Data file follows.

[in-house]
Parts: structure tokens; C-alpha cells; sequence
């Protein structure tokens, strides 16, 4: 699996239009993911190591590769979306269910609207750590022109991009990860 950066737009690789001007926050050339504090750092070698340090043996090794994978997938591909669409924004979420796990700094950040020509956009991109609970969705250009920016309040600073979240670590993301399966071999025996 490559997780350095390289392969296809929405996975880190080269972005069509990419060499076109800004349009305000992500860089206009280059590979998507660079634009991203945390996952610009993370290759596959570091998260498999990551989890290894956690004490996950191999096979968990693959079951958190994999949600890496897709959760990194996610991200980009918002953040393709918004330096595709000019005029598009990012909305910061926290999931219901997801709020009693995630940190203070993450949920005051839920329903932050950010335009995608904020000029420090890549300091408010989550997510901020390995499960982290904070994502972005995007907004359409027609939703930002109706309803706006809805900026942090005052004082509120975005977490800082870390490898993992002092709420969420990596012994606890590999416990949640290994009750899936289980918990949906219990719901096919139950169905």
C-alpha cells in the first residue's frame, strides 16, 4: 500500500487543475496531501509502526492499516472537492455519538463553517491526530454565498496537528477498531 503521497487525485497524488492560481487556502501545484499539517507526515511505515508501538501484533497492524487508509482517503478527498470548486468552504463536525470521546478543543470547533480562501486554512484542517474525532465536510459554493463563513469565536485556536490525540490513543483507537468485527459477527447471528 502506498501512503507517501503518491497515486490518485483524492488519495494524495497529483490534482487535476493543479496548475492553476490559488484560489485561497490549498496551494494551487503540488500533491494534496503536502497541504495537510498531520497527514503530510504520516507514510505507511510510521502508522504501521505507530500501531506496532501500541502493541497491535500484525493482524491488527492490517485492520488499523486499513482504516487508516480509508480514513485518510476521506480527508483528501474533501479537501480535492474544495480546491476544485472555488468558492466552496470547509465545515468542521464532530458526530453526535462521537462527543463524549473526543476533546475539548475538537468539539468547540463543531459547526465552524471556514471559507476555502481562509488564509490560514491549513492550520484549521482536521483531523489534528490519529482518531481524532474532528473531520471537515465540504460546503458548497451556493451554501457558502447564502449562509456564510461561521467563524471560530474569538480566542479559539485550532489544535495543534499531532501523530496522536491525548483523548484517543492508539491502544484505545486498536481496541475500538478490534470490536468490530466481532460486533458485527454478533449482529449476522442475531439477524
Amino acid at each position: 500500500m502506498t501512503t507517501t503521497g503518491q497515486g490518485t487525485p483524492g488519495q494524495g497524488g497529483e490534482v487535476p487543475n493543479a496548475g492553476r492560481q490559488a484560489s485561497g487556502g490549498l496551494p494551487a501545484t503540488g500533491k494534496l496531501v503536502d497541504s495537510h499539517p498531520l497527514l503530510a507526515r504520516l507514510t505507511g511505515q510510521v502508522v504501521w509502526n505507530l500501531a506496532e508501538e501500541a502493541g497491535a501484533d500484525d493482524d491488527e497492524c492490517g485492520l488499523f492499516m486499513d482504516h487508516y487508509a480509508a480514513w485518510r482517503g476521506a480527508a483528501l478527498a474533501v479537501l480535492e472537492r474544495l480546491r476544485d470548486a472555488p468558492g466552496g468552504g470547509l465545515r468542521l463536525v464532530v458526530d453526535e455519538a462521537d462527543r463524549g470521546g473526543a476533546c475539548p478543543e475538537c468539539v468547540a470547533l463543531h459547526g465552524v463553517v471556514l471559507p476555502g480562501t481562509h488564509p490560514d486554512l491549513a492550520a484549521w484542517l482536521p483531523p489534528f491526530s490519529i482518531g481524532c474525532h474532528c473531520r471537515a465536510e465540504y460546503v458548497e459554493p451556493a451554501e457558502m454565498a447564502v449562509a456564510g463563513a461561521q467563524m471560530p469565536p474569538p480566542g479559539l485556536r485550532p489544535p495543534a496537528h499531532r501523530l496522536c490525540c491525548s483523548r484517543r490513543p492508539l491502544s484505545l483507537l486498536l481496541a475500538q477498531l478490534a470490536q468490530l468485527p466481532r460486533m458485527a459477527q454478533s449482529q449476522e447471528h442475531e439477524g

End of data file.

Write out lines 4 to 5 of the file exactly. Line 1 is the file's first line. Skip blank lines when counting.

C-alpha cells in the first residue's frame, strides 16, 4: 500500500487543475496531501509502526492499516472537492455519538463553517491526530454565498496537528477498531 503521497487525485497524488492560481487556502501545484499539517507526515511505515508501538501484533497492524487508509482517503478527498470548486468552504463536525470521546478543543470547533480562501486554512484542517474525532465536510459554493463563513469565536485556536490525540490513543483507537468485527459477527447471528 502506498501512503507517501503518491497515486490518485483524492488519495494524495497529483490534482487535476493543479496548475492553476490559488484560489485561497490549498496551494494551487503540488500533491494534496503536502497541504495537510498531520497527514503530510504520516507514510505507511510510521502508522504501521505507530500501531506496532501500541502493541497491535500484525493482524491488527492490517485492520488499523486499513482504516487508516480509508480514513485518510476521506480527508483528501474533501479537501480535492474544495480546491476544485472555488468558492466552496470547509465545515468542521464532530458526530453526535462521537462527543463524549473526543476533546475539548475538537468539539468547540463543531459547526465552524471556514471559507476555502481562509488564509490560514491549513492550520484549521482536521483531523489534528490519529482518531481524532474532528473531520471537515465540504460546503458548497451556493451554501457558502447564502449562509456564510461561521467563524471560530474569538480566542479559539485550532489544535495543534499531532501523530496522536491525548483523548484517543492508539491502544484505545486498536481496541475500538478490534470490536468490530466481532460486533458485527454478533449482529449476522442475531439477524
Amino acid at each position: 500500500m502506498t501512503t507517501t503521497g503518491q497515486g490518485t487525485p483524492g488519495q494524495g497524488g497529483e490534482v487535476p487543475n493543479a496548475g492553476r492560481q490559488a484560489s485561497g487556502g490549498l496551494p494551487a501545484t503540488g500533491k494534496l496531501v503536502d497541504s495537510h499539517p498531520l497527514l503530510a507526515r504520516l507514510t505507511g511505515q510510521v502508522v504501521w509502526n505507530l500501531a506496532e508501538e501500541a502493541g497491535a501484533d500484525d493482524d491488527e497492524c492490517g485492520l488499523f492499516m486499513d482504516h487508516y487508509a480509508a480514513w485518510r482517503g476521506a480527508a483528501l478527498a474533501v479537501l480535492e472537492r474544495l480546491r476544485d470548486a472555488p468558492g466552496g468552504g470547509l465545515r468542521l463536525v464532530v458526530d453526535e455519538a462521537d462527543r463524549g470521546g473526543a476533546c475539548p478543543e475538537c468539539v468547540a470547533l463543531h459547526g465552524v463553517v471556514l471559507p476555502g480562501t481562509h488564509p490560514d486554512l491549513a492550520a484549521w484542517l482536521p483531523p489534528f491526530s490519529i482518531g481524532c474525532h474532528c473531520r471537515a465536510e465540504y460546503v458548497e459554493p451556493a451554501e457558502m454565498a447564502v449562509a456564510g463563513a461561521q467563524m471560530p469565536p474569538p480566542g479559539l485556536r485550532p489544535p495543534a496537528h499531532r501523530l496522536c490525540c491525548s483523548r484517543r490513543p492508539l491502544s484505545l483507537l486498536l481496541a475500538q477498531l478490534a470490536q468490530l468485527p466481532r460486533m458485527a459477527q454478533s449482529q449476522e447471528h442475531e439477524g